Yet in presenting his defense at trial, Defendant did not contest his knowledge of marijuana generally or his knowledge that the Steadham Road residence contained marijuana or guns. Nor did Defendant contest that the marijuana in the locked bedroom was intended for distribution. Rather, Defendant argued that he did not possess the marijuana or guns in the locked bedroom because he lacked the power to exercise dominion and control over them. In particular, the defense sought to establish that Gerald, not Defendant, possessed the contraband. In support of this defense, Defendant called Gerald to the witness stand and elicited testimony that Gerald, not Defendant, resided in and had sole access to the deadbolt-locked bedroom; that Defendant did not live in the residence but stopped by occasionally to dispatch trucks for his work; that Gerald alone possessed the marijuana and guns in the locked bedroom; and that Defendant had no interest in the marijuana or guns. Defendant also elicited testimony from Sulton and Hendrix, who corroborated Gerald's testimony that Defendant did not live in the residence and that Gerald occupied the locked bedroom.[2]

         Notwithstanding that the district court admitted Defendant's prior marijuana convictions solely for the purposes of establishing Defendant's knowledge and intent to distribute, during closing arguments the government used Defendant's prior convictions for a third purpose: to discredit Gerald's testimony. Specifically, the government appealed to Defendant's prior convictions to suggest that Gerald-who, unlike Defendant, had no prior felony convictions-lied about solely possessing the guns and drugs because he was likely, according to the government, to receive probation if he were convicted for the offenses related to the contraband, whereas Defendant was at risk of receiving a substantial sentence due to his prior felony convictions. J.A. 143-44 ("[Defendant] knew that he would have been facing substantial[ly] more time in jail [than Gerald] who has no prior convictions. Gerald probably would have gotten probation. So Gerald became the fall guy for the family.").

         The jury convicted Defendant of all three indicted offenses, and the district court sentenced Defendant to 360 months in prison. Defendant timely appealed. On appeal, Defendant argues that the district court (1) reversibly erred in admitting evidence of Defendant's four prior marijuana convictions; (2) improperly sentenced Defendant as a career offender; (3) unconstitutionally increased Defendant's maximum sentence based on his prior convictions, which were not proven to the jury beyond a reasonable doubt; and (4) erroneously imposed a substantively unreasonable sentence.

         For the reasons that follow, we conclude that the district court abused its discretion in allowing the government to introduce evidence of Defendant's prior possession and possession with intent to distribute convictions under Federal Rule of Evidence 404(b) and that this error irreparably tainted each of Defendant's three convictions. Because this error requires that Defendant's convictions be vacated, we decline to rule on the remaining three issues raised on appeal.

         II.

         We generally review a district court's decision to admit a defendant's prior convictions under Rule 404(b) for abuse of discretion. See McBride, 676 F.3d at 395. "Where a party, however, fails to object to the admission of evidence . . . we review the admission for plain error." United States v. Chin, 83 F.3d 83, 87 (4th Cir. 1996) (applying plain error review to an unpreserved challenge to admission of prior bad act evidence under Rule 404(b)). The government argues that Defendant failed to properly preserve his argument against admission of the prior convictions because his objections before the trial court lacked sufficient specificity. Accordingly, the government maintains that we must apply "the more rigorous plain error standard." Appellee's Br. at 16. This argument borders on frivolous.[3]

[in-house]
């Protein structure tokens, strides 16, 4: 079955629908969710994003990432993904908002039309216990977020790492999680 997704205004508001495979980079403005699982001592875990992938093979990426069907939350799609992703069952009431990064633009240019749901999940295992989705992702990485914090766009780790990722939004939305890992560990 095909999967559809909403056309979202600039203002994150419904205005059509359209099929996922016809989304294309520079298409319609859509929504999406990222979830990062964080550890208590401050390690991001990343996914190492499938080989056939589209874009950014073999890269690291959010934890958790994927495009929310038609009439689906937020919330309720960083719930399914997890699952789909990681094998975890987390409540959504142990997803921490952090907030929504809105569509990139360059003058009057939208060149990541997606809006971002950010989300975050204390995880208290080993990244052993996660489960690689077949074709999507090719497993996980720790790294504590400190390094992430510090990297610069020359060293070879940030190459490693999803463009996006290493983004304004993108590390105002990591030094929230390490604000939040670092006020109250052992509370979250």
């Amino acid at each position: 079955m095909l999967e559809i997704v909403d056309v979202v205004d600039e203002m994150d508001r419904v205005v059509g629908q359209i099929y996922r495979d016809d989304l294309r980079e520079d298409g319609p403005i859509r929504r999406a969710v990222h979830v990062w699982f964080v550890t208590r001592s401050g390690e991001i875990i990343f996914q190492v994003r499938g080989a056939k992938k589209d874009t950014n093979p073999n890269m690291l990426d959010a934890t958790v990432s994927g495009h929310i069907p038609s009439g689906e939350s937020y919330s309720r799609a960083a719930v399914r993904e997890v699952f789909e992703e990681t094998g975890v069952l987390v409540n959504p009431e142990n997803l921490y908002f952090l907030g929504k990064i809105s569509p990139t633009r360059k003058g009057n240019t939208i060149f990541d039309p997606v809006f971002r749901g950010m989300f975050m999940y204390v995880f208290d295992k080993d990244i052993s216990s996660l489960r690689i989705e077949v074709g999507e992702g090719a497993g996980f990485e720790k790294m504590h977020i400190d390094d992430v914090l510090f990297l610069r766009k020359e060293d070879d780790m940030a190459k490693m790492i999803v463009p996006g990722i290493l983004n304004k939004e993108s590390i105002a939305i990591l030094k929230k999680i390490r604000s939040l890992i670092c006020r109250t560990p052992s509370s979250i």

"To preserve a claim of error under Federal Rule of Criminal Procedure 51(b), a party must only 'inform[] the court . . . of the action the party wishes the court to take.'" United States v. Woods, 710 F.3d 195, 200 n.2 (4th Cir. 2013) (alterations in original). In the case at bar, Defendant objected to the admission of his prior marijuana convictions as "not 404(b) material" immediately after the government notified Defendant and the district court that it intended to introduce those prior convictions. J.A. 25. Defendant's counsel explained that the prior convictions were of minimal relevance to establishing Defendant's knowledge of the marijuana because "he's not charged with smelling marijuana. He's charged with the marijuana that was in that back right room. . . . [and] whether or not he knew it was in there, whether he had exercised dominion or control over it." J.A. 24. Defendant's counsel further argued that, based on the government's theory, the prior convictions could not be relevant to the firearm charges because "[Defendant] certainly didn't smell the guns." J.A. 24. These arguments not only "inform[ed] the court" that Defendant did not believe admission of the prior convictions was proper to establish knowledge under Rule 404(b), but they also "inform[ed] the court" of Defendant's position that the convictions were not relevant to-much less probative of-the only contested issue in the case: whether Defendant had the power to exercise dominion and control over the contraband in the locked bedroom. See Fed. R. Crim. P. 51(b). The district court recognized as much, stating that it "would overrule [Defendant's] objection and allow the 404(b) evidence." J.A. 62 (emphasis added).